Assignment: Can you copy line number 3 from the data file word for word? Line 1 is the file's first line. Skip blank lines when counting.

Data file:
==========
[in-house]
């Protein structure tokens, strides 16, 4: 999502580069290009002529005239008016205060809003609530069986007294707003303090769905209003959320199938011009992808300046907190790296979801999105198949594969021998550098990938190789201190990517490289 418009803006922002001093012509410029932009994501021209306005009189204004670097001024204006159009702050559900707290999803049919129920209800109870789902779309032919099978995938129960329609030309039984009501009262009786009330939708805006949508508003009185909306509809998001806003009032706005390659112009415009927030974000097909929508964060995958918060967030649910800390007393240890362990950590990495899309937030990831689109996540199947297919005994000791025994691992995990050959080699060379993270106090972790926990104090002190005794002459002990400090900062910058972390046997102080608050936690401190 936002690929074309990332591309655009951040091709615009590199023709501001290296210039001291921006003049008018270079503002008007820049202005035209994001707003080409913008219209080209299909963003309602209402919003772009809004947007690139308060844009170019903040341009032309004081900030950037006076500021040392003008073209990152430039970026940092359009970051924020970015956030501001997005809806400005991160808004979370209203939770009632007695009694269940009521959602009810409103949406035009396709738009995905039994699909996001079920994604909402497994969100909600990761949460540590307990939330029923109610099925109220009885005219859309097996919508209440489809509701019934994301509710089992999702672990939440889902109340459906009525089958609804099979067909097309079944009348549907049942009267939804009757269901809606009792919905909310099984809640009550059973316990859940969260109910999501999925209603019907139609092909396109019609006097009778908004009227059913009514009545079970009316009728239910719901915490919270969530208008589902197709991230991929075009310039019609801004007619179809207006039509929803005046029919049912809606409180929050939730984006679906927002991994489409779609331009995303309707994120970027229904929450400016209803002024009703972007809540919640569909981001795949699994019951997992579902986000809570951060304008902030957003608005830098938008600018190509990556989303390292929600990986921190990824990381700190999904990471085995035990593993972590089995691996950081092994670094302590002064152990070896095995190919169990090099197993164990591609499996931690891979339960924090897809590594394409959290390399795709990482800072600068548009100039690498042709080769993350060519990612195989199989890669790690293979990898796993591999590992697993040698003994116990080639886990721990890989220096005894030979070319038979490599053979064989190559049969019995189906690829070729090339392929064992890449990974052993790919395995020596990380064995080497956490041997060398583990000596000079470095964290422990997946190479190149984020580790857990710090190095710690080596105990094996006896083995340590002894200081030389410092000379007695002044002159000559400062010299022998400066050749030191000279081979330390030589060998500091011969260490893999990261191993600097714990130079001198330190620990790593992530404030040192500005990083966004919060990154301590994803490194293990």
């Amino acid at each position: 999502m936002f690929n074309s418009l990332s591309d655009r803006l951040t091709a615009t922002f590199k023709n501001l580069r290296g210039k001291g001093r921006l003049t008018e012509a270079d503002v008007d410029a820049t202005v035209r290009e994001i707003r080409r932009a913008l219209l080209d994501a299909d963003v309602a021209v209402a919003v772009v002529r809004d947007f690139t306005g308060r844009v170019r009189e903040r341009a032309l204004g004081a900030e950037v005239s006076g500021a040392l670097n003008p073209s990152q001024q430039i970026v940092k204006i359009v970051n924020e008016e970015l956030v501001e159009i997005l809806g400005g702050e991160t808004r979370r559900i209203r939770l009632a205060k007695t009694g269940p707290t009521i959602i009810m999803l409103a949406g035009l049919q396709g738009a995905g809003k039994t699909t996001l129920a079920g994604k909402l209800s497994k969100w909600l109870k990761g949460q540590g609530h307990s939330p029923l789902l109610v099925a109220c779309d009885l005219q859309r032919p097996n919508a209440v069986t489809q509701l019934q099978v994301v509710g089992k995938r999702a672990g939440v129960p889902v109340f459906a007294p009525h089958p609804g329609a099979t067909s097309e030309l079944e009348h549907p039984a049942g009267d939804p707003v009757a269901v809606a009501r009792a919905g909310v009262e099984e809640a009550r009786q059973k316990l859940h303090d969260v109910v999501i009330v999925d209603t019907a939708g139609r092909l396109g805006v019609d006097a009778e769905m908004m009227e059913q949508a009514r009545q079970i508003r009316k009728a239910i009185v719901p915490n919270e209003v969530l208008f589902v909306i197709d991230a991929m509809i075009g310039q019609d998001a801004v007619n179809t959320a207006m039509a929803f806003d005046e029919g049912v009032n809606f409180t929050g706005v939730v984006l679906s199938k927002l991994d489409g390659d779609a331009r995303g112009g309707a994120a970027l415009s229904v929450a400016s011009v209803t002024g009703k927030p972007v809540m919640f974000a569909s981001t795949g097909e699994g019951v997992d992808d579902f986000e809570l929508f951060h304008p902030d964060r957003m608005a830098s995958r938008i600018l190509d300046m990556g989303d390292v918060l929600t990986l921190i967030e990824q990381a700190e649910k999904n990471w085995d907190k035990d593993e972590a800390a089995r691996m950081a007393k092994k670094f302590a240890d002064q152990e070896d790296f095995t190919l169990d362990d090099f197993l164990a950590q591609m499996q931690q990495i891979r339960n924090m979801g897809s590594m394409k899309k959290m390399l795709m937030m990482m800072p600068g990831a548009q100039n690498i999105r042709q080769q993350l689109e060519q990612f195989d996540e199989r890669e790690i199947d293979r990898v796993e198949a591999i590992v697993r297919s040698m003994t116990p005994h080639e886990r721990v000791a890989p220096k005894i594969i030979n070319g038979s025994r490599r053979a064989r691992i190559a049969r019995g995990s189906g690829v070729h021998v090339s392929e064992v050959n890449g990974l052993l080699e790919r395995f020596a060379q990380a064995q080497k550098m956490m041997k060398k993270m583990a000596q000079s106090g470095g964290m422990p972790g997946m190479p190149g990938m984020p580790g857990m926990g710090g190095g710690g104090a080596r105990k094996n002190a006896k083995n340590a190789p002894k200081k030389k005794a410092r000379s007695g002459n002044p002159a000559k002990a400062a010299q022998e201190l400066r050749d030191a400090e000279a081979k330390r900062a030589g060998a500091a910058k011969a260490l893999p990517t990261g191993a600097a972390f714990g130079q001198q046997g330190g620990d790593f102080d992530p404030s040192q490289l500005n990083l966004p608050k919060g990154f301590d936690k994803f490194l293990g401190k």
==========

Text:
């Amino acid at each position: 999502m936002f690929n074309s418009l990332s591309d655009r803006l951040t091709a615009t922002f590199k023709n501001l580069r290296g210039k001291g001093r921006l003049t008018e012509a270079d503002v008007d410029a820049t202005v035209r290009e994001i707003r080409r932009a913008l219209l080209d994501a299909d963003v309602a021209v209402a919003v772009v002529r809004d947007f690139t306005g308060r844009v170019r009189e903040r341009a032309l204004g004081a900030e950037v005239s006076g500021a040392l670097n003008p073209s990152q001024q430039i970026v940092k204006i359009v970051n924020e008016e970015l956030v501001e159009i997005l809806g400005g702050e991160t808004r979370r559900i209203r939770l009632a205060k007695t009694g269940p707290t009521i959602i009810m999803l409103a949406g035009l049919q396709g738009a995905g809003k039994t699909t996001l129920a079920g994604k909402l209800s497994k969100w909600l109870k990761g949460q540590g609530h307990s939330p029923l789902l109610v099925a109220c779309d009885l005219q859309r032919p097996n919508a209440v069986t489809q509701l019934q099978v994301v509710g089992k995938r999702a672990g939440v129960p889902v109340f459906a007294p009525h089958p609804g329609a099979t067909s097309e030309l079944e009348h549907p039984a049942g009267d939804p707003v009757a269901v809606a009501r009792a919905g909310v009262e099984e809640a009550r009786q059973k316990l859940h303090d969260v109910v999501i009330v999925d209603t019907a939708g139609r092909l396109g805006v019609d006097a009778e769905m908004m009227e059913q949508a009514r009545q079970i508003r009316k009728a239910i009185v719901p915490n919270e209003v969530l208008f589902v909306i197709d991230a991929m509809i075009g310039q019609d998001a801004v007619n179809t959320a207006m039509a929803f806003d005046e029919g049912v009032n809606f409180t929050g706005v939730v984006l679906s199938k927002l991994d489409g390659d779609a331009r995303g112009g309707a994120a970027l415009s229904v929450a400016s011009v209803t002024g009703k927030p972007v809540m919640f974000a569909s981001t795949g097909e699994g019951v997992d992808d579902f986000e809570l929508f951060h304008p902030d964060r957003m608005a830098s995958r938008i600018l190509d300046m990556g989303d390292v918060l929600t990986l921190i967030e990824q990381a700190e649910k999904n990471w085995d907190k035990d593993e972590a800390a089995r691996m950081a007393k092994k670094f302590a240890d002064q152990e070896d790296f095995t190919l169990d362990d090099f197993l164990a950590q591609m499996q931690q990495i891979r339960n924090m979801g897809s590594m394409k899309k959290m390399l795709m937030m990482m800072p600068g990831a548009q100039n690498i999105r042709q080769q993350l689109e060519q990612f195989d996540e199989r890669e790690i199947d293979r990898v796993e198949a591999i590992v697993r297919s040698m003994t116990p005994h080639e886990r721990v000791a890989p220096k005894i594969i030979n070319g038979s025994r490599r053979a064989r691992i190559a049969r019995g995990s189906g690829v070729h021998v090339s392929e064992v050959n890449g990974l052993l080699e790919r395995f020596a060379q990380a064995q080497k550098m956490m041997k060398k993270m583990a000596q000079s106090g470095g964290m422990p972790g997946m190479p190149g990938m984020p580790g857990m926990g710090g190095g710690g104090a080596r105990k094996n002190a006896k083995n340590a190789p002894k200081k030389k005794a410092r000379s007695g002459n002044p002159a000559k002990a400062a010299q022998e201190l400066r050749d030191a400090e000279a081979k330390r900062a030589g060998a500091a910058k011969a260490l893999p990517t990261g191993a600097a972390f714990g130079q001198q046997g330190g620990d790593f102080d992530p404030s040192q490289l500005n990083l966004p608050k919060g990154f301590d936690k994803f490194l293990g401190k």